This ‘world order’ is even more surprising considering the huge asymmetries of power that existed following the war. Contrary to conventional realist assumptions, the United States neither dominated nor abandoned Europe after the war. Instead, there were great incentives to “locking in” an institutional order. For strong states, institutionalization had the long-term gain of preserving international order and stability. For weaker states, joining institutions reduced the likelihood that powerful states would dominate or abandon them. Although a common refrain from realists is that institutionalists do not treat power seriously, Ikenberry places power at the center of his argument. Institutions develop because of the asymmetries of power between weak and strong states in the international system. While neoliberal insitutionalism usually speaks of institutions as resolving ‘collective action’ or ‘information’ problems, Ikenberry sees institutions as crucial for resolving these power “asymmetries”.

A second major contribution of Ikenberry’s After Victory is the attention paid to world order – how it is created and how it is sustained. Most of the scholars prior to Ikenberry that studied order had come from the neorealist tradition. Kenneth Waltz’s balance-of-power theory suggests that order is sustained by states balancing off one another. Because of the constant competition to ‘match’ one’s opponent, international politics remains stable and balanced. For Waltz, balances-of-power work especially well in a bipolar world (Waltz 1979: 163). Robert Gilpin’s ‘hegemonic state’ theory argues that the international system is most stable and orderly when a hegemon exists. In the absence of hegemony, the international system lacks order and war is a probable outcome (Gilpin 1981).[1] Additionally, Samuel Huntington’s Political Order in Changing Societies is a classic concerning political order in world politics. Huntington’s book reminds scholars and practitioners that order is critical to create any sort of desirable outcome – whether that outcome is peace or democracy (Huntington 1968). Although Huntington’s work is more recognized in comparative politics than IR, Huntington probably shares Waltz’s and Gilpin’s normative commitment that stability and order are pertinent features of the international system.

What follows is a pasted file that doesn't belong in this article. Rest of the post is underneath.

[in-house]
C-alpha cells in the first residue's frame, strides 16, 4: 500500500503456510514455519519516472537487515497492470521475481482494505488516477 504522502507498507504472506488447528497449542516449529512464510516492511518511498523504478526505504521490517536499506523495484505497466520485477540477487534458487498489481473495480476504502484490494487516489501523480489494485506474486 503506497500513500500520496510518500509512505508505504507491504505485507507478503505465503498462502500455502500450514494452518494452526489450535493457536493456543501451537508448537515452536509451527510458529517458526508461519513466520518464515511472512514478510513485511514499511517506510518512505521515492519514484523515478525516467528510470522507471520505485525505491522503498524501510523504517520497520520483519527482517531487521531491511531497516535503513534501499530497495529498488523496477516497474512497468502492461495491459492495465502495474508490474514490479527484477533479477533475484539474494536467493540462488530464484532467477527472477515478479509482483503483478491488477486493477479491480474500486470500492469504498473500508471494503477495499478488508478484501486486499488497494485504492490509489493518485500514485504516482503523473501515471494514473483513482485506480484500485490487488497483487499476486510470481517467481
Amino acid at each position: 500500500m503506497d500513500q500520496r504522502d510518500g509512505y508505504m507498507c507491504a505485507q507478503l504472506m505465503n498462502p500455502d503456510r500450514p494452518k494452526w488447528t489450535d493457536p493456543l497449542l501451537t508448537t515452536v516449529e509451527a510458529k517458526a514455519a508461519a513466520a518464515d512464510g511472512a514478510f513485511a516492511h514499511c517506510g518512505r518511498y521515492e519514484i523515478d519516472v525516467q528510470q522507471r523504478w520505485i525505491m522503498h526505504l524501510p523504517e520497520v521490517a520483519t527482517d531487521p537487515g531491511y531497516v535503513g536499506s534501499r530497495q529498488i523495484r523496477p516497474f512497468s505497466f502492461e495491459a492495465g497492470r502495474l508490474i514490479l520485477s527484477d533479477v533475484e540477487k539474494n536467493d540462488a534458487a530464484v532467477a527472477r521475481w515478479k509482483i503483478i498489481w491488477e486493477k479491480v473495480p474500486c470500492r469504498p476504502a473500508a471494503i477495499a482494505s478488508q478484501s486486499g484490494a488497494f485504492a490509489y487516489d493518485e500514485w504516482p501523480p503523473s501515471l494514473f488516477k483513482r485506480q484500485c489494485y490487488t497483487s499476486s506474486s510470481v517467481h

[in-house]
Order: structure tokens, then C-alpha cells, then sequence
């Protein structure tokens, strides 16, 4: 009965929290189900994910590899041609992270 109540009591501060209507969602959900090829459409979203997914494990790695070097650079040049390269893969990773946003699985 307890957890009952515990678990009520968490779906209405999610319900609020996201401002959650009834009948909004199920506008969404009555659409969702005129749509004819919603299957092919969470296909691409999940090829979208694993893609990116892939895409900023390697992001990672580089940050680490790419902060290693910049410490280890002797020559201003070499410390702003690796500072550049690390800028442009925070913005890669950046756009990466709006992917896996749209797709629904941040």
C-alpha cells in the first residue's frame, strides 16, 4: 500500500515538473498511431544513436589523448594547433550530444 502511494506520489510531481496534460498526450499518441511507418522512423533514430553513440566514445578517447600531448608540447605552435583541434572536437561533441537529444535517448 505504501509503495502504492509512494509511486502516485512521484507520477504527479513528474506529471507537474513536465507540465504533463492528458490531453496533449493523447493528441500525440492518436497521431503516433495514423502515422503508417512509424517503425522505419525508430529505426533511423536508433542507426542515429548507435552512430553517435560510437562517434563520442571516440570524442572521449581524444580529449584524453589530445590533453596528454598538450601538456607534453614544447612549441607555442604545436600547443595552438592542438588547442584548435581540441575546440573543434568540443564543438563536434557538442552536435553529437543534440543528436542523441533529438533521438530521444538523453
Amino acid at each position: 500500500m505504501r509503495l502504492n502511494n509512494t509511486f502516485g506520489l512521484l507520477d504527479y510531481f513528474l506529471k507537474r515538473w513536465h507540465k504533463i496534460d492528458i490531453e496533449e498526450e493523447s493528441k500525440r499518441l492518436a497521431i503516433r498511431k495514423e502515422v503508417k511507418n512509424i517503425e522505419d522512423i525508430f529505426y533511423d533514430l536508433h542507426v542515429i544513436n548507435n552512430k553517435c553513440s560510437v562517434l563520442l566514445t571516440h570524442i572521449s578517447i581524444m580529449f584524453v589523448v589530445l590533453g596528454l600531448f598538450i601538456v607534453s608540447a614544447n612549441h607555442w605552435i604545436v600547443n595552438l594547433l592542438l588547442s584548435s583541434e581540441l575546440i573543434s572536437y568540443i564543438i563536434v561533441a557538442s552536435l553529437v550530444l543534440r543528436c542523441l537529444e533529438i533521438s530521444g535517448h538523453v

Ikenberry sees the international order as one shaped constitutionally – through institutions – rather that just “creatures of the international distribution of power” (Ikenberry 2001: 28). For Ikenberry, institutions create a “constitutional order”; a political order that exists because of agreed upon rules, that allocate rights and restrain power (Ikenberry 2001: 29). Institutions create order in three ways. One, institutions have shared, or mutual agreements, over the rules of the game. Two, these rules set limits on the ability to exercise power. Lastly, once these rules are in place, they are not easily changed (Ikenberry 2001: 31). The ability of these institutions and a constitutional order to become a stabilizing presence in the international system is due in large part to an expansion of democratic regimes throughout the world. It is no accident, Ikenberry claims, that as democracy becomes the norm in the world, “deeper linkages” will lead to more intergovernmental commitment (Ikenberry 2001: 5).